Sunday, July 14, 2013

Bridge Blog 697: Picnicking


  On the face of it, the Western New York Unit 116 picnic doesn’t seem very picnic-like. This year’s edition on Sunday was not held al fresco, but rather indoors. The tables were card tables, not picnic tables. The ambiance was more tournament than cookout.

   In the end, what made it a picnic was the food. And what wonderful food it was – fresh veggies from picnic chairman Paul Zittel’s farm in Eden (Zittel telling one and all how he went to steal broccoli from a neighboring farm, but couldn’t find it and had to ask). The corn salsa was irresistible. The cut-up cauliflower (from Zittel’s own fields) was fabulously crisp. And the corn on the cob with the lunch between sessions, also picked that morning, was supernaturally sweet. Zittel wins top prize at the Eden Corn Festival year after year.

   Add to that the chicken from the place where Bill Finkelstein always gets his chicken barbecue and a bunch of heavenly desserts, pound cakes, coffee cakes, light and dark brownie squares, courtesy of former Unit president Betty Metz, if I remember correctly. It was so good and so satisfying that I kept wanting to drift off into a contented sleep throughout the afternoon play. And I wasn’t the only one.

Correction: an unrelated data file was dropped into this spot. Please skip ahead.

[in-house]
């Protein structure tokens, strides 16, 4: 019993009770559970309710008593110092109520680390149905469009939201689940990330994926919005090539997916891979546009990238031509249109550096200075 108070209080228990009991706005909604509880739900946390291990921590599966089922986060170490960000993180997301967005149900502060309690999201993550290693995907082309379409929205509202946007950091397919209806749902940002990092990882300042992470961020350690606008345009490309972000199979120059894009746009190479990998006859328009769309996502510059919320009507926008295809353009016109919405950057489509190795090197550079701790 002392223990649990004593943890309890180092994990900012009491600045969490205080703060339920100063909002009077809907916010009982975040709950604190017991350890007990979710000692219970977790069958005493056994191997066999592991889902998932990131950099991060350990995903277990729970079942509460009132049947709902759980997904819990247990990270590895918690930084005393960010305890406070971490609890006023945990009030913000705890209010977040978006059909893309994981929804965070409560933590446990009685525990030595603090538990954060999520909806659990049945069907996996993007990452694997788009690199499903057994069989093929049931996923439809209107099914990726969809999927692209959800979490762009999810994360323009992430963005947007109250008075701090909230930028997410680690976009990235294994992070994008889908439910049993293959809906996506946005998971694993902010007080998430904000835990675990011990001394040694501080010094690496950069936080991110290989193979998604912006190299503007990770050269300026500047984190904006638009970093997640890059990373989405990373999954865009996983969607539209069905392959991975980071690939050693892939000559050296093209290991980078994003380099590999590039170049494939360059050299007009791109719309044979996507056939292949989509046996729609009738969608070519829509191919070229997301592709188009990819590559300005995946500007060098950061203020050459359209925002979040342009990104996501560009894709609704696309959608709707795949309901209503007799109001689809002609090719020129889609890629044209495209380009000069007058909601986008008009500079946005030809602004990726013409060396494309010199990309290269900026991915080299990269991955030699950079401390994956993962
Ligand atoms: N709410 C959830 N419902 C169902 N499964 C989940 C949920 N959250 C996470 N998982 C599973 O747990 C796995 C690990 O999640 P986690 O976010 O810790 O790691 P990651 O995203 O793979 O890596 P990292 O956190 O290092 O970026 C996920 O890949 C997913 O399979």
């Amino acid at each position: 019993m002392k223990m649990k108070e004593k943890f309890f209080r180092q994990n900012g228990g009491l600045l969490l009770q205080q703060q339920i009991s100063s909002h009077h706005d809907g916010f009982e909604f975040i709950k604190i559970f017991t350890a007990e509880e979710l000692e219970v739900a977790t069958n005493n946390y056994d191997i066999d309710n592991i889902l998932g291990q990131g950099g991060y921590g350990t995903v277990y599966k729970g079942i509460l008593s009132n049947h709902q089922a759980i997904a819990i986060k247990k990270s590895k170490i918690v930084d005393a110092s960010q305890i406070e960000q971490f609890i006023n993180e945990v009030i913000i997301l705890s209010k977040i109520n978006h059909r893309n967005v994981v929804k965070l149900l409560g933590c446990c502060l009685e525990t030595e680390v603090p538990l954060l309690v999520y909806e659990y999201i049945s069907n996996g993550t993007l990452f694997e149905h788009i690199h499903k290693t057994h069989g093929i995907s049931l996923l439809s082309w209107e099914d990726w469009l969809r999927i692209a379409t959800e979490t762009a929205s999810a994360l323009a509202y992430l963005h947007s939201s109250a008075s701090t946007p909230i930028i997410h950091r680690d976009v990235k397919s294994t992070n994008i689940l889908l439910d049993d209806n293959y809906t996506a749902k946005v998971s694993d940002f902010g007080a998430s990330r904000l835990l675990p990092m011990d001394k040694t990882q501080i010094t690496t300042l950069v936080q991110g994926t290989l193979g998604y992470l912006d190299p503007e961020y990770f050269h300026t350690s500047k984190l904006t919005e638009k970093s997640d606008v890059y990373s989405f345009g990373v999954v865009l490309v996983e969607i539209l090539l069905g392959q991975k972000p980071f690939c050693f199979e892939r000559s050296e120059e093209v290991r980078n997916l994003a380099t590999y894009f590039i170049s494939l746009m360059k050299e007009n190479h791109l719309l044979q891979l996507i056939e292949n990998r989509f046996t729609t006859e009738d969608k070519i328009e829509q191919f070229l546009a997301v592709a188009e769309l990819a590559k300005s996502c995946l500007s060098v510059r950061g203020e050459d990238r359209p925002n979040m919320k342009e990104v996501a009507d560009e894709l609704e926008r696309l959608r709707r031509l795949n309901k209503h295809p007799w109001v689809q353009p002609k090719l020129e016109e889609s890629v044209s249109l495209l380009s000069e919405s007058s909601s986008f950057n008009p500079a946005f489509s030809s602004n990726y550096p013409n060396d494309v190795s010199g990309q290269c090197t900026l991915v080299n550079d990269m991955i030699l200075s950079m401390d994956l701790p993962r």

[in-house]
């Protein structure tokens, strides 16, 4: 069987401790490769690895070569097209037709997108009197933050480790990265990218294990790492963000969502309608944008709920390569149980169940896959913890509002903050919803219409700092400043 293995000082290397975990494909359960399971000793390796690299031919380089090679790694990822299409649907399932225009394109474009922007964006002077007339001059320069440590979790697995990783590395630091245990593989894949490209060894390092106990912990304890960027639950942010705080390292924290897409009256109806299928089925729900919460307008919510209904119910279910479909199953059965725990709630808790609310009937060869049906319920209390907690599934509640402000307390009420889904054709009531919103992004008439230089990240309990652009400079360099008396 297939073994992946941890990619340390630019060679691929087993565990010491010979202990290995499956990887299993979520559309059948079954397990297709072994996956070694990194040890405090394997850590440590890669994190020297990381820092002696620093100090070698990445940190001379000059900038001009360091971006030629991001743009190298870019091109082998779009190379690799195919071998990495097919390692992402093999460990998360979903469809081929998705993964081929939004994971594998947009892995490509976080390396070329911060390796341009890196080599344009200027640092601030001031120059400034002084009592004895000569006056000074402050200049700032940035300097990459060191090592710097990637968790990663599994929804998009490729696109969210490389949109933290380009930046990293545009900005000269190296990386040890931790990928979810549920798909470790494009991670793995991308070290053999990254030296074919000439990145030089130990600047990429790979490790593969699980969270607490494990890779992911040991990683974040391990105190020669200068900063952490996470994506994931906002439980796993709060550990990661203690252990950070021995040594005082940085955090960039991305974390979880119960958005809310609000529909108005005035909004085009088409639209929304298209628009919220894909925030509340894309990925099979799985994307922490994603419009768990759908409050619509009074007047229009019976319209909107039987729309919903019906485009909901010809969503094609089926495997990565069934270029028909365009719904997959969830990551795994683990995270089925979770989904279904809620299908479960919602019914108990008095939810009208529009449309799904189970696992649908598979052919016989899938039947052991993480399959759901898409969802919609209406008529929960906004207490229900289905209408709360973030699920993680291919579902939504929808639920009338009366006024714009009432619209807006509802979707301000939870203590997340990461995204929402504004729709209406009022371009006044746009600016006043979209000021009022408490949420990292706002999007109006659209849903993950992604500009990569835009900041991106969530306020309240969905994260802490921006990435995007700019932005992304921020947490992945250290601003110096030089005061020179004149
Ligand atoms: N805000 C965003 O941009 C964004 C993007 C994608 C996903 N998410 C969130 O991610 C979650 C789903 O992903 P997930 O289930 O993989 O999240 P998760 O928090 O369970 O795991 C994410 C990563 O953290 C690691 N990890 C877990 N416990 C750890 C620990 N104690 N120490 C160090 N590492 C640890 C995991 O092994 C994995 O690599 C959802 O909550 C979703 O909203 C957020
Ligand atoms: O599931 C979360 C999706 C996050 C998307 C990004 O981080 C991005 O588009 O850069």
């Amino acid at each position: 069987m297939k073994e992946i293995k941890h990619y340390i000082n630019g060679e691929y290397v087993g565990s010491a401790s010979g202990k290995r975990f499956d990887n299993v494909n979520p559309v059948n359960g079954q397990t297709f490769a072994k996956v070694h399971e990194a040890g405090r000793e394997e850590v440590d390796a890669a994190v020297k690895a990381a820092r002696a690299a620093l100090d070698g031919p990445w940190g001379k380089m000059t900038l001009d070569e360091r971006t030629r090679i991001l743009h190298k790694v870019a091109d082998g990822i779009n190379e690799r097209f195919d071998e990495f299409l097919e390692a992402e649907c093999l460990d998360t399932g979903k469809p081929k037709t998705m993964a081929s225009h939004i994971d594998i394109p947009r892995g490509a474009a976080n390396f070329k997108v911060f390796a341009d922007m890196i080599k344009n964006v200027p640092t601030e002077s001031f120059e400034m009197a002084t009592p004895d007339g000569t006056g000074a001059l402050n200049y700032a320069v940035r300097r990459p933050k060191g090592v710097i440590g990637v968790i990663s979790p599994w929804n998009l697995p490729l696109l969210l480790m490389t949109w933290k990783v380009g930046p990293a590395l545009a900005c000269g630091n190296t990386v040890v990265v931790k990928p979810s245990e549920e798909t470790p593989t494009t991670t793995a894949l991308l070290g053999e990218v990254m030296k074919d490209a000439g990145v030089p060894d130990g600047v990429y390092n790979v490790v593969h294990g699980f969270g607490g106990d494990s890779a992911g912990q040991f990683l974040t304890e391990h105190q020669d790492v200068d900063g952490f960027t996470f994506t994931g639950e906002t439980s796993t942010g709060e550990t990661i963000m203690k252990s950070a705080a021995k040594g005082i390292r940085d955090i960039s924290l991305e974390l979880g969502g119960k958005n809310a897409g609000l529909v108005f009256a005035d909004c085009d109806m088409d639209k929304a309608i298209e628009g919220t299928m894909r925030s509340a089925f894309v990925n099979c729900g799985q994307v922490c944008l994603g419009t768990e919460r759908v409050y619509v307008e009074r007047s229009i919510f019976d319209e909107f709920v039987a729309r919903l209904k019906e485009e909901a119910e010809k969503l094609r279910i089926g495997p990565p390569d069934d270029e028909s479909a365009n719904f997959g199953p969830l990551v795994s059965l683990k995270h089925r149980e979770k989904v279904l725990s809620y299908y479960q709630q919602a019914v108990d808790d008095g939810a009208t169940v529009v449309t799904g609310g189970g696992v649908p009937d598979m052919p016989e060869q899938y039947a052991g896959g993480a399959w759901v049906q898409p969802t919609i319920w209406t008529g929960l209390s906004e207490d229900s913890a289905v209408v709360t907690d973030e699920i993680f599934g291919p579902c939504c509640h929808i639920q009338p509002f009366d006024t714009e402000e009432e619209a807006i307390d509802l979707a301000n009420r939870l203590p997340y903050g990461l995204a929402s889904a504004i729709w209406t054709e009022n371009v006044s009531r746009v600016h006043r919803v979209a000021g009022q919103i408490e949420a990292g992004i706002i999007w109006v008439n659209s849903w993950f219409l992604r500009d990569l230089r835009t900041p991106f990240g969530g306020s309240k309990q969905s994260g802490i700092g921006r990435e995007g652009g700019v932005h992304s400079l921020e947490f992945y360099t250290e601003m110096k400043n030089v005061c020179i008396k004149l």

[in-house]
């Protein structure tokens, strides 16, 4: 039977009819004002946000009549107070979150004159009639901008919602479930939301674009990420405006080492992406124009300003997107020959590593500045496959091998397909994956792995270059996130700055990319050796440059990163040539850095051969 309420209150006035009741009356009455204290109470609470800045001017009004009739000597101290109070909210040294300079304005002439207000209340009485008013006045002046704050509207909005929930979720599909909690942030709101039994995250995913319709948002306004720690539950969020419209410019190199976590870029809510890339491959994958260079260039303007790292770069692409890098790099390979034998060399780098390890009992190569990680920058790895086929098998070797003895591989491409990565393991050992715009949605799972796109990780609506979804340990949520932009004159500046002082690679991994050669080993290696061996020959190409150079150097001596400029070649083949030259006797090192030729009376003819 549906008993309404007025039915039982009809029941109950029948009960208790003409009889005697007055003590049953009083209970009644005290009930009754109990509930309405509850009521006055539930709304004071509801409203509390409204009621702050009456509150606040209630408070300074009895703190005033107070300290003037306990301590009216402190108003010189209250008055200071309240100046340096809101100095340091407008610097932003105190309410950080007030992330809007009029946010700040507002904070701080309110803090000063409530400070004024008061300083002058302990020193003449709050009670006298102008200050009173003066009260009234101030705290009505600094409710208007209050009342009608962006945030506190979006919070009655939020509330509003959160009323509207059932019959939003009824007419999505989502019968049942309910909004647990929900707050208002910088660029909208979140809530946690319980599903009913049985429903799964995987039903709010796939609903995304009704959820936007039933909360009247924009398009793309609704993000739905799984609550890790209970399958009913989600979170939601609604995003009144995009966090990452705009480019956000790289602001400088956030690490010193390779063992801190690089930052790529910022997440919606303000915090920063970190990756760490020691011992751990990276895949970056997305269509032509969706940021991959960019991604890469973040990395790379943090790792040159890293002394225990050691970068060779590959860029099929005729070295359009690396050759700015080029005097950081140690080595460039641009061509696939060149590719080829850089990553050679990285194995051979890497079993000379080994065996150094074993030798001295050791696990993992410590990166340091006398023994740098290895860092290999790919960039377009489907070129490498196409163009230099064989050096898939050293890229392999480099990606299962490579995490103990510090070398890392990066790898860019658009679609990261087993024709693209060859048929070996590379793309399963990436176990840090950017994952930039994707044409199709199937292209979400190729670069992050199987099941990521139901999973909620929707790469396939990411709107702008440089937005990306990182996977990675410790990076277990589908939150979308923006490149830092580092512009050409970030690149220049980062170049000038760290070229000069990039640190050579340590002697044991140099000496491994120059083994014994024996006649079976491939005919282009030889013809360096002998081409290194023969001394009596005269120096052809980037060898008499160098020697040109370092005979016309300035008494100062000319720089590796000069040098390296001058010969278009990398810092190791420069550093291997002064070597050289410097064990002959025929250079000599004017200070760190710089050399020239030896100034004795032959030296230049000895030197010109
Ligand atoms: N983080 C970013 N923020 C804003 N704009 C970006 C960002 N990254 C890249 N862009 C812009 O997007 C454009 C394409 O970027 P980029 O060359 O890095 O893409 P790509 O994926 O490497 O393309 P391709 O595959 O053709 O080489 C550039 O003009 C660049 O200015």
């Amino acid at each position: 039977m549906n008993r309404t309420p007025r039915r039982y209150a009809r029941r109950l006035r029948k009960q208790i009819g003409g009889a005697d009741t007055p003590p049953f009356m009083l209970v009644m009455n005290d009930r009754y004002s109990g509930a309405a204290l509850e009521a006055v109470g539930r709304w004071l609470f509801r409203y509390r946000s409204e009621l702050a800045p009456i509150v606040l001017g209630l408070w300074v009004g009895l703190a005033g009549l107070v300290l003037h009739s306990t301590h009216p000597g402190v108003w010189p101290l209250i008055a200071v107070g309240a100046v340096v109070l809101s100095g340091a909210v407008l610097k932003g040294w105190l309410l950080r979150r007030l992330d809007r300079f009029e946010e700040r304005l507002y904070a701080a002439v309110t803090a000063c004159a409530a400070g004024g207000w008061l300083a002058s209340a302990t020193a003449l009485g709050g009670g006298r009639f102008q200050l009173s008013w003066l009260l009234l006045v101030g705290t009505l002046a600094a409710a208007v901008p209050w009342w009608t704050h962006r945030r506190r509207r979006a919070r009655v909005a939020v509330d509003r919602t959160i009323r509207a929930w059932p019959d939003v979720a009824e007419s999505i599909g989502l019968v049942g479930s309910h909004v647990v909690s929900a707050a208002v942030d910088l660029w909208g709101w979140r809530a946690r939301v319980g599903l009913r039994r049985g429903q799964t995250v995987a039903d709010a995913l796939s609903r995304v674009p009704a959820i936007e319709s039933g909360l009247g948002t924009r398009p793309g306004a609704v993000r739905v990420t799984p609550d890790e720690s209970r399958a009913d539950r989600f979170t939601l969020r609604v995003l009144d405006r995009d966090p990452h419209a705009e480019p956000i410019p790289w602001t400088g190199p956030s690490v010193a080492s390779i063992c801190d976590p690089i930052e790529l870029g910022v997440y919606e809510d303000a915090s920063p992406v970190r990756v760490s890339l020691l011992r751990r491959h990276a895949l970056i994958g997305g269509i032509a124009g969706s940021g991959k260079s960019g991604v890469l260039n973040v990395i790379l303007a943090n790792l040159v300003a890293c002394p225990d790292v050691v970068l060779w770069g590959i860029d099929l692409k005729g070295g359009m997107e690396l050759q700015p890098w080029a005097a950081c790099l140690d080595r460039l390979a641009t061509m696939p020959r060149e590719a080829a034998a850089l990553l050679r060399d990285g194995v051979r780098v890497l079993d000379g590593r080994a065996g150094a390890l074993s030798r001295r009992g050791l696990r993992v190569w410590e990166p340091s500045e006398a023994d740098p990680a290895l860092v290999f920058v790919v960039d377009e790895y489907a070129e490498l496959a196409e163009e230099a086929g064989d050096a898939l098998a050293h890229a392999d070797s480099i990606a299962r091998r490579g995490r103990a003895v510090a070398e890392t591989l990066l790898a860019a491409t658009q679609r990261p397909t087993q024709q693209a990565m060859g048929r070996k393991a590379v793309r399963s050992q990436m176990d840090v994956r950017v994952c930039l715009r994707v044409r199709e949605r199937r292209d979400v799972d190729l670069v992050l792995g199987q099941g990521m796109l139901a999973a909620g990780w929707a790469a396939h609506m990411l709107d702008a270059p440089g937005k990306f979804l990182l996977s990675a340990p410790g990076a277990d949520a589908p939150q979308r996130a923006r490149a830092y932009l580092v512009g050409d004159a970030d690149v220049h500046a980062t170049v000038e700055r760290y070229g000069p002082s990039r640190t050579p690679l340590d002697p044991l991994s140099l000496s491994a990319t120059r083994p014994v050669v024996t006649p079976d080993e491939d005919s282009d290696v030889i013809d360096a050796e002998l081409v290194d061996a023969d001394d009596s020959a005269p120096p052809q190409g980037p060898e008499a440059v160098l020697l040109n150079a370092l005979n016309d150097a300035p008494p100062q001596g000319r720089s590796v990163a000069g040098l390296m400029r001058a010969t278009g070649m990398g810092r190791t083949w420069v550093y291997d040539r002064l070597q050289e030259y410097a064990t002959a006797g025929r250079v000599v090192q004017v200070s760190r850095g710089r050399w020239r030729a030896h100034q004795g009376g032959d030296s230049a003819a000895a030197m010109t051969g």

At least we weren’t being laid low by the heat. On Buffalo’s first 90-degree day of the year, we were cool. For some, it was too cool. Ted Kahn and Dian Petrov moved their table to a corner to get away from a direct blast of A/C.

   This climate-controlled oasis was a venue I didn’t even know existed – the Carousel Room at the Erie County Fairgrounds in Hamburg, your basic 50- to 200-seat banquet hall complete with glass-brick bar, a big etched mirror and Americana chandeliers with little merry-go-round figures on them. It’s tucked back between the grandstand and the livestock barns and would have been a complete mystery destination, save for a couple large signs saying “Bridge” with big directional arrows.

   The promise of picnic food and the location in the Southtowns drew more than the usual number of new faces – new to me, at least. For example, the attractive lady playing with Joe Miranda turned out to be a player whose name I’ve seen in the results for the East Aurora game – Denise Mattingly.  

    At any rate, it was a big game – two sections, 11 or 12 tables each. Partner Florence Boyd and I, who play a rather uncomplicated game, sat East-West both morning and afternoon and were unsure just how well or poorly we were doing. Many of the hands defied easy assessment. More than once we bid on high card points and were laid low by distribution.

    So we were gratified to find ourselves fourth in the B stratification when the morning game ended – 51.94%, winning 0.54 of a master point. We were even more gratified in the afternoon, when my drowsiness was making it hard to keep track of the play of the cards. Nevertheless, we improved upon our morning record – 54.42%, fourth in the A strat, second in B, for 0.67 of a master point.

    Every little bit helps advance toward that goal of 20 or so master points for the month. As of Thursday, I had 5.23 points at the Airport Bridge Club. Add Sunday’s combined 1.21, the 0.91 in St. Catharines and the 2.13 for winning Saturday’s game at the Airport Club (58.11% with Cleveland Fleming), and it’s almost 10 points halfway through July.

No comments:

Post a Comment